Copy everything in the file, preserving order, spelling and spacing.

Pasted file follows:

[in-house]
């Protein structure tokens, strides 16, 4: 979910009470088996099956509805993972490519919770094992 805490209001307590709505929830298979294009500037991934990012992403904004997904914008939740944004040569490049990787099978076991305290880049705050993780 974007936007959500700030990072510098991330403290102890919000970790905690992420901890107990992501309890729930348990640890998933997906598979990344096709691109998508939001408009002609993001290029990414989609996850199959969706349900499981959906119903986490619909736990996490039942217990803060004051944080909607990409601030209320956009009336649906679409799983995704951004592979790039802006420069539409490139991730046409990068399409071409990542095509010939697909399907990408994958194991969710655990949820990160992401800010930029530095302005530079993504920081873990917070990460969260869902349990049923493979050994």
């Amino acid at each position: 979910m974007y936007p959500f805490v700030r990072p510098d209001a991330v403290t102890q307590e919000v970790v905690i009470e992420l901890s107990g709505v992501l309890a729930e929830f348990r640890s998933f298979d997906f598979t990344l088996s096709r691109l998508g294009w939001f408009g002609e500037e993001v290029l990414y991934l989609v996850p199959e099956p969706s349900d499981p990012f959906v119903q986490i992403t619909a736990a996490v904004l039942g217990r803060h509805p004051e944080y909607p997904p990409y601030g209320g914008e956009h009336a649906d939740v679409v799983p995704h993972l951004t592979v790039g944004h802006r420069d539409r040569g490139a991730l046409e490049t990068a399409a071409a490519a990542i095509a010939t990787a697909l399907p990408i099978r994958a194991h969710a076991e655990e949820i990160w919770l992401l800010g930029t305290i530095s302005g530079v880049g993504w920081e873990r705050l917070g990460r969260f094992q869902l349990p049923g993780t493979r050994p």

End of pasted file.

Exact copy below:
[in-house]
């Protein structure tokens, strides 16, 4: 979910009470088996099956509805993972490519919770094992 805490209001307590709505929830298979294009500037991934990012992403904004997904914008939740944004040569490049990787099978076991305290880049705050993780 974007936007959500700030990072510098991330403290102890919000970790905690992420901890107990992501309890729930348990640890998933997906598979990344096709691109998508939001408009002609993001290029990414989609996850199959969706349900499981959906119903986490619909736990996490039942217990803060004051944080909607990409601030209320956009009336649906679409799983995704951004592979790039802006420069539409490139991730046409990068399409071409990542095509010939697909399907990408994958194991969710655990949820990160992401800010930029530095302005530079993504920081873990917070990460969260869902349990049923493979050994």
């Amino acid at each position: 979910m974007y936007p959500f805490v700030r990072p510098d209001a991330v403290t102890q307590e919000v970790v905690i009470e992420l901890s107990g709505v992501l309890a729930e929830f348990r640890s998933f298979d997906f598979t990344l088996s096709r691109l998508g294009w939001f408009g002609e500037e993001v290029l990414y991934l989609v996850p199959e099956p969706s349900d499981p990012f959906v119903q986490i992403t619909a736990a996490v904004l039942g217990r803060h509805p004051e944080y909607p997904p990409y601030g209320g914008e956009h009336a649906d939740v679409v799983p995704h993972l951004t592979v790039g944004h802006r420069d539409r040569g490139a991730l046409e490049t990068a399409a071409a490519a990542i095509a010939t990787a697909l399907p990408i099978r994958a194991h969710a076991e655990e949820i990160w919770l992401l800010g930029t305290i530095s302005g530079v880049g993504w920081e873990r705050l917070g990460r969260f094992q869902l349990p049923g993780t493979r050994p």